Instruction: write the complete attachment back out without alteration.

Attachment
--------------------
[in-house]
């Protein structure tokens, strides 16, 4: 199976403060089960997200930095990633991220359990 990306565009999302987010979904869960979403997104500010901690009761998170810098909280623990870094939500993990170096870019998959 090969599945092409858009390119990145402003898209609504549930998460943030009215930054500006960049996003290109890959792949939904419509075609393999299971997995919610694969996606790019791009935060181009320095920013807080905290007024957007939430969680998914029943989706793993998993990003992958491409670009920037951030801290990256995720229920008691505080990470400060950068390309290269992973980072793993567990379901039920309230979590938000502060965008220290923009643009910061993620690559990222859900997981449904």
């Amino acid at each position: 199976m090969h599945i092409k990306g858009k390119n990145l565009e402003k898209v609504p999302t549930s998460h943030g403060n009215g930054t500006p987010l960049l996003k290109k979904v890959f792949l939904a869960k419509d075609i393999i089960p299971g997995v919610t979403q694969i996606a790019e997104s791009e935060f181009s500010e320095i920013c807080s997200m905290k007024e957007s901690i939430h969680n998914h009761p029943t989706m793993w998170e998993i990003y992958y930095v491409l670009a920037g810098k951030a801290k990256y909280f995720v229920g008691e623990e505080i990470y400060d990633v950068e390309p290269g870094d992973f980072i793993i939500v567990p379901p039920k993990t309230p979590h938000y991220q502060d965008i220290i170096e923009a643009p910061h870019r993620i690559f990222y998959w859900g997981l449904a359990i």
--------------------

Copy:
[in-house]
């Protein structure tokens, strides 16, 4: 199976403060089960997200930095990633991220359990 990306565009999302987010979904869960979403997104500010901690009761998170810098909280623990870094939500993990170096870019998959 090969599945092409858009390119990145402003898209609504549930998460943030009215930054500006960049996003290109890959792949939904419509075609393999299971997995919610694969996606790019791009935060181009320095920013807080905290007024957007939430969680998914029943989706793993998993990003992958491409670009920037951030801290990256995720229920008691505080990470400060950068390309290269992973980072793993567990379901039920309230979590938000502060965008220290923009643009910061993620690559990222859900997981449904």
């Amino acid at each position: 199976m090969h599945i092409k990306g858009k390119n990145l565009e402003k898209v609504p999302t549930s998460h943030g403060n009215g930054t500006p987010l960049l996003k290109k979904v890959f792949l939904a869960k419509d075609i393999i089960p299971g997995v919610t979403q694969i996606a790019e997104s791009e935060f181009s500010e320095i920013c807080s997200m905290k007024e957007s901690i939430h969680n998914h009761p029943t989706m793993w998170e998993i990003y992958y930095v491409l670009a920037g810098k951030a801290k990256y909280f995720v229920g008691e623990e505080i990470y400060d990633v950068e390309p290269g870094d992973f980072i793993i939500v567990p379901p039920k993990t309230p979590h938000y991220q502060d965008i220290i170096e923009a643009p910061h870019r993620i690559f990222y998959w859900g997981l449904a359990i």